My feeling though, is that if you're going to pay for high end shit to try and save you in the "once a year" implausible worst case scenario event, you might as well go for serious levels of redundancy instead. Usually you get better overall performance, and as a result of designing redundancy in, tend to get more scalable service architectures.
posted by Freen at 9:35 AM on January 2, 2009

Netzapper, how do you know you've never seen a problem caused by a random single-bit error (or the accumulation thereof)? Are you saying that every problem you've had with your systems has been explained by some other cause (failing CPU or motherboard, identified software bug, bad HDD, etc). If so, then you are either an incredibly rigorous sysadmin, or have a lot more luck with computers than anyone I know? SirStan, how do you know that your non-ECC machines haven't been having transient memory errors that you've never detected as such? Kcm, do you know that EXT3 isn't puking all over itself because data structures were corrupted by accumulated undetected single bit errors.

The point of ECC memory is that without it, you don't know if you've had data corrupted because of a soft memory error, something grows more likely as system memories have grown. In addition, the events that cause a single bit error will often flip bits in adjacent memory cells, so chances are that any single bit soft error is probably just one of many.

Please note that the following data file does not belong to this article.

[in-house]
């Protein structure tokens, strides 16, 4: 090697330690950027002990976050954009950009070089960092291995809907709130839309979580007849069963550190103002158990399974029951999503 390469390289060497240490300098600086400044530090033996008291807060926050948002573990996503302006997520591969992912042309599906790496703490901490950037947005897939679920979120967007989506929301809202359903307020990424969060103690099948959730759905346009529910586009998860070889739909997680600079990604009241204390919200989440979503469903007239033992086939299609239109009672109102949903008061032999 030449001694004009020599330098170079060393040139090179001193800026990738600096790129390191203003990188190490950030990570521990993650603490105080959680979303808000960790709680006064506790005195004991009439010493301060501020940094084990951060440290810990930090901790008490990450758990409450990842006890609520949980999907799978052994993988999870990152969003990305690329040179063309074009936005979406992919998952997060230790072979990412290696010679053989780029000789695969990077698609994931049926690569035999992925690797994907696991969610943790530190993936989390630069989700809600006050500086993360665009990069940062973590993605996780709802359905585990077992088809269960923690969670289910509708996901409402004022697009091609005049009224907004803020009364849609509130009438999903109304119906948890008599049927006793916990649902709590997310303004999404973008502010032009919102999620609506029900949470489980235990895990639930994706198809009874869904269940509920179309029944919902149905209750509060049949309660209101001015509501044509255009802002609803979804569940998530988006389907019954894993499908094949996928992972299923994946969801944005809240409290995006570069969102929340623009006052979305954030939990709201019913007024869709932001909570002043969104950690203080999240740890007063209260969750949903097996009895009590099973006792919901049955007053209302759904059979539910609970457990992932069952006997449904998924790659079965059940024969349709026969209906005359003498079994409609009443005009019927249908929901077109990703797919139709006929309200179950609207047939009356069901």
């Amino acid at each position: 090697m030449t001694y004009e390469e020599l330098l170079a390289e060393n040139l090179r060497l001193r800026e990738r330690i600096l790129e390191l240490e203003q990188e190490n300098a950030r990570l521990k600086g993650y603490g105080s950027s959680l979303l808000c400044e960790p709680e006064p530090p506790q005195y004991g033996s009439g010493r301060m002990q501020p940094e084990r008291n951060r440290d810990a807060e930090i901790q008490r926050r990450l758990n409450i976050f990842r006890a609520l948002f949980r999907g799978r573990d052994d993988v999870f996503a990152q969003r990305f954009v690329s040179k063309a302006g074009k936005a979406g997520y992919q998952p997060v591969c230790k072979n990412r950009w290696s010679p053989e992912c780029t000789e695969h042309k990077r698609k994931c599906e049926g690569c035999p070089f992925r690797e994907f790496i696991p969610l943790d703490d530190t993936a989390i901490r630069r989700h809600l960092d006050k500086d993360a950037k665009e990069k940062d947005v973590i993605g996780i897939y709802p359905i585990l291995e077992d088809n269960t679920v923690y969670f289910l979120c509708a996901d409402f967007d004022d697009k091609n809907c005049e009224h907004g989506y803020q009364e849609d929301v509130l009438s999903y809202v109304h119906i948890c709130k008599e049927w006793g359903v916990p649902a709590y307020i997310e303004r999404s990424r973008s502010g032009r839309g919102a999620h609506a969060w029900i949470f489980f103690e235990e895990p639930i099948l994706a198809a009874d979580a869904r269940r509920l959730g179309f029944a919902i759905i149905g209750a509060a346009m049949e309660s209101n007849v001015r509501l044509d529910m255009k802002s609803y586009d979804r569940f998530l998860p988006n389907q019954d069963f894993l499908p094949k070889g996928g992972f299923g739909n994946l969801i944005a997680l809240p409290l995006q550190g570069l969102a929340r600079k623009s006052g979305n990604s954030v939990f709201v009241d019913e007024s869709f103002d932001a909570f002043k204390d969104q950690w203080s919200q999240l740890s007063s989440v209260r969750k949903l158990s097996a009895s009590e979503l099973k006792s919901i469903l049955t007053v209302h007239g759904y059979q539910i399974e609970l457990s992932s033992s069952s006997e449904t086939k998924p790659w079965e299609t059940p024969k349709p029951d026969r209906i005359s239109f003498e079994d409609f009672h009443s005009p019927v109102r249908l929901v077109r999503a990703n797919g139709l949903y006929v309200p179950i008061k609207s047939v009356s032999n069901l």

That's not to say that cowmix should drop money on ECC for his application, but it should be understood that 1) ECC isn't so much about uptime as data integrity, 2) Without ECC there is no real way of measuring the rate of single bit errors.

I built some cheap servers at work recently. I made sure the CPUs and MBs I got supported ECC memory, but I only used it in the machine that I stuffed full of storage and hosted long-running VMs on.

NewEgg sells lots of ECC capable memory, you can power search to narrow down to what your system requires.
posted by Good Brain at 10:30 AM on January 2, 2009

Good Brain: You have a point, I don't know that I've never had a soft error. But, if you'll look at what I said, it's that I've never noticed one. I've never had a machine crash under unrepeatable circumstances (regardless of whether or not I knew the underlying cause), and no data that I've cared about has appeared corrupted. I'm certainly not rigorous in my admin, so I'll have to assume it's luck.
posted by Netzapper at 12:07 PM on January 2, 2009